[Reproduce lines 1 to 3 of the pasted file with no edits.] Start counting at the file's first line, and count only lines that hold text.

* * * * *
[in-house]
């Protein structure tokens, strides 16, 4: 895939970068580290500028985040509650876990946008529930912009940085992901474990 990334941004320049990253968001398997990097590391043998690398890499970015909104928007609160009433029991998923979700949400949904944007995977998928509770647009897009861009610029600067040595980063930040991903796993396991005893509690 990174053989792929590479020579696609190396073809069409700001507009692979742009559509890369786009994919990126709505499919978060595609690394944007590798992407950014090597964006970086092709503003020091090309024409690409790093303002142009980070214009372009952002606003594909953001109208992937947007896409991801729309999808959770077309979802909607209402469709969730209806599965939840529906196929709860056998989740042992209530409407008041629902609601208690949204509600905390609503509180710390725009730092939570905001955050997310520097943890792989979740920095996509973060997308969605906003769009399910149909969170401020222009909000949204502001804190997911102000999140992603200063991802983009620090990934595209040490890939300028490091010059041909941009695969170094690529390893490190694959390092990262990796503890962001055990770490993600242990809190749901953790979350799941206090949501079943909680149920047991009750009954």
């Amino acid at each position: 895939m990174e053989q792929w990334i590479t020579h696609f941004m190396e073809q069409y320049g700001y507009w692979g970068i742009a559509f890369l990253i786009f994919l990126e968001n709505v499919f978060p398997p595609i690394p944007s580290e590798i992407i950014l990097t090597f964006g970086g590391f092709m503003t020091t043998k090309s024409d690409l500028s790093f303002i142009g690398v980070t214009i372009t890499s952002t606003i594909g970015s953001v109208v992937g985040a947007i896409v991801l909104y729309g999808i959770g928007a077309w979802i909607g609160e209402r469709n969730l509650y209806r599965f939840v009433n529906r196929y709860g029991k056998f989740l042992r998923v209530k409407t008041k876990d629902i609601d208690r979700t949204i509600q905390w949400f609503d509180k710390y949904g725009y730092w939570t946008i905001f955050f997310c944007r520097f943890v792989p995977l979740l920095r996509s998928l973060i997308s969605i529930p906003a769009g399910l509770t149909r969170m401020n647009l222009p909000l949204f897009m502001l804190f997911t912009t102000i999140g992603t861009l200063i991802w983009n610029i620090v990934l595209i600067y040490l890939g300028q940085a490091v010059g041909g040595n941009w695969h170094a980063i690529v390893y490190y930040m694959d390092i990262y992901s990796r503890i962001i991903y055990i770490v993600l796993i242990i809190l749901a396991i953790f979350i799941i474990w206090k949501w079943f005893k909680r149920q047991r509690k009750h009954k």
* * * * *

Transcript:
[in-house]
């Protein structure tokens, strides 16, 4: 895939970068580290500028985040509650876990946008529930912009940085992901474990 990334941004320049990253968001398997990097590391043998690398890499970015909104928007609160009433029991998923979700949400949904944007995977998928509770647009897009861009610029600067040595980063930040991903796993396991005893509690 990174053989792929590479020579696609190396073809069409700001507009692979742009559509890369786009994919990126709505499919978060595609690394944007590798992407950014090597964006970086092709503003020091090309024409690409790093303002142009980070214009372009952002606003594909953001109208992937947007896409991801729309999808959770077309979802909607209402469709969730209806599965939840529906196929709860056998989740042992209530409407008041629902609601208690949204509600905390609503509180710390725009730092939570905001955050997310520097943890792989979740920095996509973060997308969605906003769009399910149909969170401020222009909000949204502001804190997911102000999140992603200063991802983009620090990934595209040490890939300028490091010059041909941009695969170094690529390893490190694959390092990262990796503890962001055990770490993600242990809190749901953790979350799941206090949501079943909680149920047991009750009954």
């Amino acid at each position: 895939m990174e053989q792929w990334i590479t020579h696609f941004m190396e073809q069409y320049g700001y507009w692979g970068i742009a559509f890369l990253i786009f994919l990126e968001n709505v499919f978060p398997p595609i690394p944007s580290e590798i992407i950014l990097t090597f964006g970086g590391f092709m503003t020091t043998k090309s024409d690409l500028s790093f303002i142009g690398v980070t214009i372009t890499s952002t606003i594909g970015s953001v109208v992937g985040a947007i896409v991801l909104y729309g999808i959770g928007a077309w979802i909607g609160e209402r469709n969730l509650y209806r599965f939840v009433n529906r196929y709860g029991k056998f989740l042992r998923v209530k409407t008041k876990d629902i609601d208690r979700t949204i509600q905390w949400f609503d509180k710390y949904g725009y730092w939570t946008i905001f955050f997310c944007r520097f943890v792989p995977l979740l920095r996509s998928l973060i997308s969605i529930p906003a769009g399910l509770t149909r969170m401020n647009l222009p909000l949204f897009m502001l804190f997911t912009t102000i999140g992603t861009l200063i991802w983009n610029i620090v990934l595209i600067y040490l890939g300028q940085a490091v010059g041909g040595n941009w695969h170094a980063i690529v390893y490190y930040m694959d390092i990262y992901s990796r503890i962001i991903y055990i770490v993600l796993i242990i809190l749901a396991i953790f979350i799941i474990w206090k949501w079943f005893k909680r149920q047991r509690k009750h009954k």